Individuals with kidneys having ≥2 arteries appear to have an increased incidence of hypertension. Whether kidney donors in whom the remaining kidney has ≥2 arteries are at increased risk of hypertension is unknown. Therefore, we studied 3685 kidney donors to determine whether donors left with a kidney having ≥2 arteries were at increased risk of hypertension, impaired renal function, or death. Cohorts were assigned based on our practice pattern and the anatomy of the donated kidney. Of the 3685 donors, 1211 were estimated to have a remaining kidney with ≥2 arteries. Mean follow-up time for the single-artery group was 14.1 (±11.0)yr and 15.3 (±11.2)yr for the ≥2 artery group. Six-month hospital readmission rate was 1.4% and 1.2%, hypertension was noted in 22.4% and 21.8% and proteinuria in 9.7% and 9.6%, and estimated glomerular filtration rate at last follow-up was 62 (±28) and 62 (±16) for single vs. ≥2 renal artery groups, respectively. Our data suggest no adverse clinical sequelae nor any decrease in long-term survival for donors left with a kidney having ≥2 renal arteries.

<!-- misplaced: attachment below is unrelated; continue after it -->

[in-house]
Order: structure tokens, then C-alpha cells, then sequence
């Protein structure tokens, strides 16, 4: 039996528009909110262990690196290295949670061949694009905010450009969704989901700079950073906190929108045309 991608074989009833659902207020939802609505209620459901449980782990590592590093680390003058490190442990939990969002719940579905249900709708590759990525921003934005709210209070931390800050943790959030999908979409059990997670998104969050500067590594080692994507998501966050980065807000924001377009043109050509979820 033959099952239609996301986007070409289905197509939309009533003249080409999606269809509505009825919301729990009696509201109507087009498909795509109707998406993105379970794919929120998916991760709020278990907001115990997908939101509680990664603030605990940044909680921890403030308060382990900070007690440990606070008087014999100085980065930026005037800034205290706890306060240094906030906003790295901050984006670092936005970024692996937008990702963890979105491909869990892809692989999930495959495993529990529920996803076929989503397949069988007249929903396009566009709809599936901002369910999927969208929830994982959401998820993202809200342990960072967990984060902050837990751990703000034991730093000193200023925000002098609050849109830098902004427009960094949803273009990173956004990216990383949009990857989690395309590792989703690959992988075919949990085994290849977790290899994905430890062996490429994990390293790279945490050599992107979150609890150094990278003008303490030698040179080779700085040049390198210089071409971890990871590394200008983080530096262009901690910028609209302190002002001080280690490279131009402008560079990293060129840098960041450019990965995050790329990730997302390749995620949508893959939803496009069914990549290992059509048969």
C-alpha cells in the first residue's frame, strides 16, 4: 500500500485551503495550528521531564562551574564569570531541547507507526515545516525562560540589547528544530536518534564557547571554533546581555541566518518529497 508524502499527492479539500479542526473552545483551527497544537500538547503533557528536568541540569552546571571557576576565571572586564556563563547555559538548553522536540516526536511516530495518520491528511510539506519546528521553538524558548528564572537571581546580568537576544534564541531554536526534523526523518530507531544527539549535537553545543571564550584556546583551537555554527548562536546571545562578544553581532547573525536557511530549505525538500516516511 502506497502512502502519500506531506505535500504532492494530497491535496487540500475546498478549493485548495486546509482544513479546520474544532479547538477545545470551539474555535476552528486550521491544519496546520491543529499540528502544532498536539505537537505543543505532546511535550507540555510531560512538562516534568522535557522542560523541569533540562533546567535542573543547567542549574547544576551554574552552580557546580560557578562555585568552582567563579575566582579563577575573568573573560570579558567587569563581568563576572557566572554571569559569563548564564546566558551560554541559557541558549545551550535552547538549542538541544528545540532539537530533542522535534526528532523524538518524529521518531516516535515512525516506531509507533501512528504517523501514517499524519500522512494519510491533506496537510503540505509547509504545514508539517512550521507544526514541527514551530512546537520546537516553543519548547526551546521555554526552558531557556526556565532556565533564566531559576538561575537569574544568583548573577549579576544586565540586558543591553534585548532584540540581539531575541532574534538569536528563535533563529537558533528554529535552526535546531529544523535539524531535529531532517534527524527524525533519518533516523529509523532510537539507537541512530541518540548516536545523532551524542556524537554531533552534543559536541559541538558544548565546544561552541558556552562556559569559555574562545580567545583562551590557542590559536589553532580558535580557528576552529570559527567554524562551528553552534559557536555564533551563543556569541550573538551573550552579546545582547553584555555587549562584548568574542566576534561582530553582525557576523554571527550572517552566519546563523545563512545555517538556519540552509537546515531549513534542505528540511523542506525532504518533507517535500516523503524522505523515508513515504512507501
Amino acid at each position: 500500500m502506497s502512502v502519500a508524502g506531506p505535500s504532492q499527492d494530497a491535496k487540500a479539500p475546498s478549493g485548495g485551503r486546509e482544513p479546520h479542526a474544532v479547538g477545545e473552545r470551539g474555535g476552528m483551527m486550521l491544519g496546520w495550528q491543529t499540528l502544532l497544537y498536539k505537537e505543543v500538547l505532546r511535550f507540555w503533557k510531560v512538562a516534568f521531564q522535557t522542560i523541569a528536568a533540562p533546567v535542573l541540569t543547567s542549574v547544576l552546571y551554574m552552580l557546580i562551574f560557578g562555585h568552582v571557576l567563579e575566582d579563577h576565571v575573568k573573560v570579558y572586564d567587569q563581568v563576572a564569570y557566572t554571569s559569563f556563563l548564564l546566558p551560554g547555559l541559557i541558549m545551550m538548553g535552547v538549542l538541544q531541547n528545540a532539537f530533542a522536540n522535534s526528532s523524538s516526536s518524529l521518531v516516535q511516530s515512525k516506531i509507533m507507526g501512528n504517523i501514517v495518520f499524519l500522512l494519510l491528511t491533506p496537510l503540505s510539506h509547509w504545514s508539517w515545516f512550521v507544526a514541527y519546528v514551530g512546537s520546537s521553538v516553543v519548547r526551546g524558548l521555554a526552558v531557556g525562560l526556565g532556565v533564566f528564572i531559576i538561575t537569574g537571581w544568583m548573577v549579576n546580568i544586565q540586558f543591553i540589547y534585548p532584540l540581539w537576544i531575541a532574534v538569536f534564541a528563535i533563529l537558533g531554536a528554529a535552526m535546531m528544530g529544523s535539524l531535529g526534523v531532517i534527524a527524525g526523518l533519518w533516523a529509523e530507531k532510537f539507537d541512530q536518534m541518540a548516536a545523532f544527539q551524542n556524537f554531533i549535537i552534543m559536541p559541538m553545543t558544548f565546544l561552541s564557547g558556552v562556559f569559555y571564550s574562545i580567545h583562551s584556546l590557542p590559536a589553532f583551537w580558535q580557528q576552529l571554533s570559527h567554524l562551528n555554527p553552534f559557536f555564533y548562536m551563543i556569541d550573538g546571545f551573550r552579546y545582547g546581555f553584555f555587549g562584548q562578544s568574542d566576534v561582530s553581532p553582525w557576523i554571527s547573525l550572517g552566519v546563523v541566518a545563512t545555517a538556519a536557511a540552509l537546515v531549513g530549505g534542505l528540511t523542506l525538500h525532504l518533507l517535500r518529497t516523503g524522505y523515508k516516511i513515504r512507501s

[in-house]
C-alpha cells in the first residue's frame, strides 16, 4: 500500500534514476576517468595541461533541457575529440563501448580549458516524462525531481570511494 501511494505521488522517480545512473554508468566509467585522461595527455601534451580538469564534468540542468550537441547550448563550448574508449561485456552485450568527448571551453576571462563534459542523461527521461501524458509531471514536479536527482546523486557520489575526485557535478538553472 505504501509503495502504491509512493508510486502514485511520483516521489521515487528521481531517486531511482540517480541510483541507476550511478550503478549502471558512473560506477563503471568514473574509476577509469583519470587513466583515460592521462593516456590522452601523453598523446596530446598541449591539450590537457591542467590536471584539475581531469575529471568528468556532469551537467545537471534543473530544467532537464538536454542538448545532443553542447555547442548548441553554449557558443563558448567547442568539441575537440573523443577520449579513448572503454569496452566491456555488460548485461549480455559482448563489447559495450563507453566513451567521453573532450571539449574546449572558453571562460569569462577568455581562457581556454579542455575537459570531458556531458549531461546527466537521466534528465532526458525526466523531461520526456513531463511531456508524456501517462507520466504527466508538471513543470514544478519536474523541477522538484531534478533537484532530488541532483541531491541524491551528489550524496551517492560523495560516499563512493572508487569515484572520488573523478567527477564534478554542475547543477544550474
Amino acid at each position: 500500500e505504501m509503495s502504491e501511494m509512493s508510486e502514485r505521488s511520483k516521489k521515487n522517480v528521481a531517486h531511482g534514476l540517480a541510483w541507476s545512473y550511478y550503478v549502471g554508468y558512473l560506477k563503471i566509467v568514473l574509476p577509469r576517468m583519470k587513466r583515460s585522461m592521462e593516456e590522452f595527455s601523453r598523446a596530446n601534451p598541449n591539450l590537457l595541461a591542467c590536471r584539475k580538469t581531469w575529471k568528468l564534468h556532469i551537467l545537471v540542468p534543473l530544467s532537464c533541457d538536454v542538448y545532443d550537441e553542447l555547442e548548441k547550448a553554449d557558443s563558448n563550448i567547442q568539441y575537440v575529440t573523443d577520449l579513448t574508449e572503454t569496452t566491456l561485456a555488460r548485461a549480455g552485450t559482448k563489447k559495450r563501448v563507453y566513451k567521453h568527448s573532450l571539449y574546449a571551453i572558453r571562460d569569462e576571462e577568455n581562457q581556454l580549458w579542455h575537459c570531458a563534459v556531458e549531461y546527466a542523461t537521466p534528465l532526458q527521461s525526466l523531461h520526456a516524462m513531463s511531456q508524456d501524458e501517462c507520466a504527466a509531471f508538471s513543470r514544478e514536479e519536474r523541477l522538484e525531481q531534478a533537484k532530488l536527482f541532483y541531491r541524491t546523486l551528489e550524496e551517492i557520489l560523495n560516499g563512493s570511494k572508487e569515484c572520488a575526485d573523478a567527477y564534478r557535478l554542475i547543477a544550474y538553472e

- Estimated glomerular filtration rate
- Kidney transplant
- Living donor
- Modification of diet in renal disease
- Multiple renal arteries
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